Want to Improve Morale? Try Getting Around
Deborah O’Brien, MBA, Senior Vice President, Consulting and Education Services, Press Ganey Associates
Wednesday, March 21, 2012
We at Press Ganey get a lot of questions from critical access hospital executives wanting to know what they can do to improve employee relations. It’s a key concern, especially because poor staff morale has a proven link with lower patient satisfaction scores, employee retention and recruitment. It also affects a hospital’s reputation in smaller communities, where people tend to know others who work in the facility.
I usually tell executives to focus on these two things: Active listening to employees and recognizing jobs well done.
On the first solution, establish and keep up places where you can go to hear employees’ suggestions, requests, concerns and ideas – a listening post such as a coffee club or a leadership round. One of the key drivers of morale in health care organizations is satisfying staffers’ need to have influence on things that affect their jobs and feeling as though leaders listen to them. If a leader does nothing else, he or she should sit down and develop five key listening posts that cover all aspects of their employee base regularly – and make sure to attend these events rigorously. So, if each week one of the leaders hosts a “coffee club” with employees, make sure it is held no matter what, even if the department of health is at the front door.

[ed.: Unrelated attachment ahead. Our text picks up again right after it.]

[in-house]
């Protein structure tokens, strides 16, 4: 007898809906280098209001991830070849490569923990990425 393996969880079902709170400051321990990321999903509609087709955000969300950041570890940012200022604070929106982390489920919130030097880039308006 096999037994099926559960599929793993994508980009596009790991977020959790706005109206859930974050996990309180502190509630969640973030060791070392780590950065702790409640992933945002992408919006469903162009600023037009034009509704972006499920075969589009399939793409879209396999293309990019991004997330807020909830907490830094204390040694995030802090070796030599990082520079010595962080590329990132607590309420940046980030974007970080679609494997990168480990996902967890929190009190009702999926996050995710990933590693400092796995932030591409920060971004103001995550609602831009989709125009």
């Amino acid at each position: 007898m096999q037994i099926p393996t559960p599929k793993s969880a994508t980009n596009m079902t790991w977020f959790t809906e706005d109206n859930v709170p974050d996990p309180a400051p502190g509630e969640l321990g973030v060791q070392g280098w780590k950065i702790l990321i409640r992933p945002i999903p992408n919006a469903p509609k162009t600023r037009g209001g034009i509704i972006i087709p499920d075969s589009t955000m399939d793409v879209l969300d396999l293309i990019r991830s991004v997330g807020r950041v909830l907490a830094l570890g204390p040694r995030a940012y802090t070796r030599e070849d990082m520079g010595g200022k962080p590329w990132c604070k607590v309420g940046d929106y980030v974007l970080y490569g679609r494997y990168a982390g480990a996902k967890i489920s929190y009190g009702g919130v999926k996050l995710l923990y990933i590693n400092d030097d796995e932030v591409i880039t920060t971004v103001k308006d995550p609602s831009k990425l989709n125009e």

Of course, you also need to respond to employee input. Have a regular means of follow-up communication, either through a newsletter, a manager or in person, describing the action taken based on employee concerns.
Then there is genuine recognition. I don’t mean sending out an email that says “thank you for what you do.” I mean leaders and managers genuinely reaching out to individuals and acknowledging that what they are doing is making a difference. If you notice an employee holding the door open for a visitor, go out of your way to mention that at a department meeting.
Both of these steps require that leaders and managers do two things: Get out of the offices and walk around and look and listen. Keep your eyes wide open and ears even more so, and close the loop by making sure employees know they have been heard.
You don’t need always need survey data to help you decide what to do.